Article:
Mar 27, 2014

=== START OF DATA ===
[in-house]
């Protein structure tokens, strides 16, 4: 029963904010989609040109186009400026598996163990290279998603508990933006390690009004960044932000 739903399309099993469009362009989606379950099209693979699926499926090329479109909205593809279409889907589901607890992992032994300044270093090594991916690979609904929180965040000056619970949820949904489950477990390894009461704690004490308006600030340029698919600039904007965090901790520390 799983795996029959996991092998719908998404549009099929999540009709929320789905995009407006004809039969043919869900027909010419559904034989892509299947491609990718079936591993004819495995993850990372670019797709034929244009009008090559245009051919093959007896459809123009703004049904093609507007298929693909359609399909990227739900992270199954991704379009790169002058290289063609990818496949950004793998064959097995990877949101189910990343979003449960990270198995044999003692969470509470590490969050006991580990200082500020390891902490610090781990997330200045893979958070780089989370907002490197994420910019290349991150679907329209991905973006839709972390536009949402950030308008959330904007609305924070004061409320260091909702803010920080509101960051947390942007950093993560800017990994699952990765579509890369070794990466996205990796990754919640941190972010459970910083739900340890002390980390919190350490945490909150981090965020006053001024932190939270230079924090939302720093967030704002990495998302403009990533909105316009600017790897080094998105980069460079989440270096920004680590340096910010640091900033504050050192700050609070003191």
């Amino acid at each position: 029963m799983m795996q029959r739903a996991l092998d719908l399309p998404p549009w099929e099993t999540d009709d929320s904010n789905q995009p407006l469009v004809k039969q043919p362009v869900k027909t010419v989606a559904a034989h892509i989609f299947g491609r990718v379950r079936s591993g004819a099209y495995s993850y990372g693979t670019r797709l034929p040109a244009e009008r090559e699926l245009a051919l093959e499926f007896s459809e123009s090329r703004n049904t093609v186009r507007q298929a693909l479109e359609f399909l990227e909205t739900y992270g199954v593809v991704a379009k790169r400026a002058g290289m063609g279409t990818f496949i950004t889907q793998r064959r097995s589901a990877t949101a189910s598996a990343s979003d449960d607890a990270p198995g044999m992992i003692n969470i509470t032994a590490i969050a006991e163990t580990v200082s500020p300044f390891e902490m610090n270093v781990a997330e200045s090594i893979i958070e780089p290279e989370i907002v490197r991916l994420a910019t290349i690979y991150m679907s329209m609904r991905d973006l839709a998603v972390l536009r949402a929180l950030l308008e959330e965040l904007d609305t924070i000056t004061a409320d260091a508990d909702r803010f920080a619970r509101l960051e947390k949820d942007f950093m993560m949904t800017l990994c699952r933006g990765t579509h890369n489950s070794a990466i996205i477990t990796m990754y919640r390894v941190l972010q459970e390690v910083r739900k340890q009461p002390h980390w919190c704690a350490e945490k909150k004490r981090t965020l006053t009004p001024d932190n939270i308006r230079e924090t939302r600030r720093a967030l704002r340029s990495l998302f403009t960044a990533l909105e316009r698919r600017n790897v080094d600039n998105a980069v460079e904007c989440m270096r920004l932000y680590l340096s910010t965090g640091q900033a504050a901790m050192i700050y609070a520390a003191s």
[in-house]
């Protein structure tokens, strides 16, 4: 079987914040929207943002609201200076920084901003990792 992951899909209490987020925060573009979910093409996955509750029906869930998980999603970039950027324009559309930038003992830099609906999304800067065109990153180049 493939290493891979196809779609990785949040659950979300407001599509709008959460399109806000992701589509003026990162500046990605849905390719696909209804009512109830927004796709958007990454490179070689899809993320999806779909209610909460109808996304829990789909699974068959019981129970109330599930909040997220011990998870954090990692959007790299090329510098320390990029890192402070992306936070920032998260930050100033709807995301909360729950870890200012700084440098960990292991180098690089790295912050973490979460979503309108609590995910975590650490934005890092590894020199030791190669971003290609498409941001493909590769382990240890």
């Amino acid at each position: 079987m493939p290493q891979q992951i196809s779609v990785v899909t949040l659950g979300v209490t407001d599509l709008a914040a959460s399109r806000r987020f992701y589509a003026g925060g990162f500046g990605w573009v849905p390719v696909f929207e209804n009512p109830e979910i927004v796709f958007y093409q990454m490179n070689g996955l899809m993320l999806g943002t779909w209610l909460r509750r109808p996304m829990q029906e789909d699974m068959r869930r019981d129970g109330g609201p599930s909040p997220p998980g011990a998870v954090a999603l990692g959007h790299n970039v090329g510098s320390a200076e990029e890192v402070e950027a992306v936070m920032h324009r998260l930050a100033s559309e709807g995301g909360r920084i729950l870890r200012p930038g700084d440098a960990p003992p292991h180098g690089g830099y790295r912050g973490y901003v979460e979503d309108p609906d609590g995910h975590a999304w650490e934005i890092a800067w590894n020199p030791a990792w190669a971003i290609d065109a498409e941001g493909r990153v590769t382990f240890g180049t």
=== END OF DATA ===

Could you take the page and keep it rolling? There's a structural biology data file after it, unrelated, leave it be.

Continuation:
I have never been much of a Volker Schlöndorff (The Lost Honor of Katharina Blum, The Handmaid’s Tale) fan nor his mostly superficial and obscenely sentimental quasi-communist consumer-geared films, but one of his films, Baal (1970)—a modern reworking of kraut commie Bertolt Brecht’s 1923 play of the same name set in late-1960s Munich and starring a rather young leather-clad Rainer Werner Fassbinder as the eponymous antihero—has been at the top of my mental list of most-wanted films for some time. Rather unfortunately, Baal had been out of circulation for over 40 years because Bertolt Brecht’s kosher cunt of a widow Helene Weigel, who owned the rights to her dead shegetz hubby’s work, found Fassbinder’s performance “dreadful” and had the film immediately banned. In fact, Weigel had the gall to state of Fassbinder's performance, “If he thinks that a leather jacket and a cigarette dangling from the corner of his mouth makes him like Brecht…!,” as if her bolshy beau Bert was some sort of handsome rebel as opposed to an archetypical pencil-necked, four-eyed Dinaric dork. Indeed, catching the premiere of Baal when it was screened for the first (and ultimately last) time on April 21, 1970 on West German television, Weigel wasted no time in calling the proper authorities on the very same night and used her legal authority to have the film stashed away in a vault indefinitely, as if the film had been adapted by naughty National Socialist Veit Harlan. While Weigel dropped dead the next year, it would not be until her daughter Barbara Schall-Brecht, who took over the rights to father’s work, came to the conclusion that Fassbinder is probably now more popular than her father and sent an e-mail to Juliane Lorenz—head of the Fassbinder’s Foundation—in 2011 reading, “The reputation of W. Fassbinder is indeed very big. I would now allow the film to be released on DVD.” Flash forward to March 2014 and Baal—the virtual ‘Holy Grail of German New Cinema’—has finally been released to the general public, at least in Germany. Created when Fassbinder was only 24 and his first feature-length film Love Is Colder Than Death (1969) had just received a less than outstanding ovation at the Berlinale (sneering audience members accused Fassbinder and star Ulli Lommel of being “dilettantes”) Baal is, at least in my less than humble opinion, a true lost masterpiece and quite arguably the greatest and most artistically ambitious film Herr Schlöndorff ever directed. Indeed, shot for television on a meager budget of 160,000 German marks (which was less than half of what was typically spent on TV productions back then), Baal is a visceral vice-ridden piece of decidedly decadent avant-garde delirium where Brecht meets counter-culture meets anti-Heimat that demonstrates for once and all that Schlöndorff has more artistic integrity than most of his post-The Tin Drum (1969) works would indicate. A sort of artistic rebellion on Schlöndorff’s part, or as he described in Fassbinder's memorial essay It Doesn’t Pay To Be Nice: “I had just failed in MICHAEL KOHLHAAS with a large American production and wanted out of the structures of the movie industry. In protest, I filmed Baal with a 16mm handheld camera, almost entirely with nonprofessionals, without well-known actors,” Baal is a wildly poetic and even wicked work that manages to capture everything that was ‘great’ about the counter-culture generation, namely its supposed individualism and dedication to artistic experimentation. Starring Fassbinder as the eponymous lead in a role based on a play that his Danish filmmaker friend Christian Braad Thomsen summed up as being as follows, “Brecht’s portrait…is an astonishingly accurate picture of Fassbinder. Baal is a celebrated poet who does not feel at ease in polite society. He’s a loner, a wandering troubadour who prefers bars and the open sky to literary salons. He is strangely attractive to both men and women, who commit suicide because of him. His honesty can be brutal and cold and yet people like his company,” Baal is an eerily prophetic work featuring thee Teutonic wunderkind in a pre-fame performance as a sort of demonic dandy (hence the title of the film!) who, like the actor/auteur himself, died a lonely death that was nothing if not inevitable.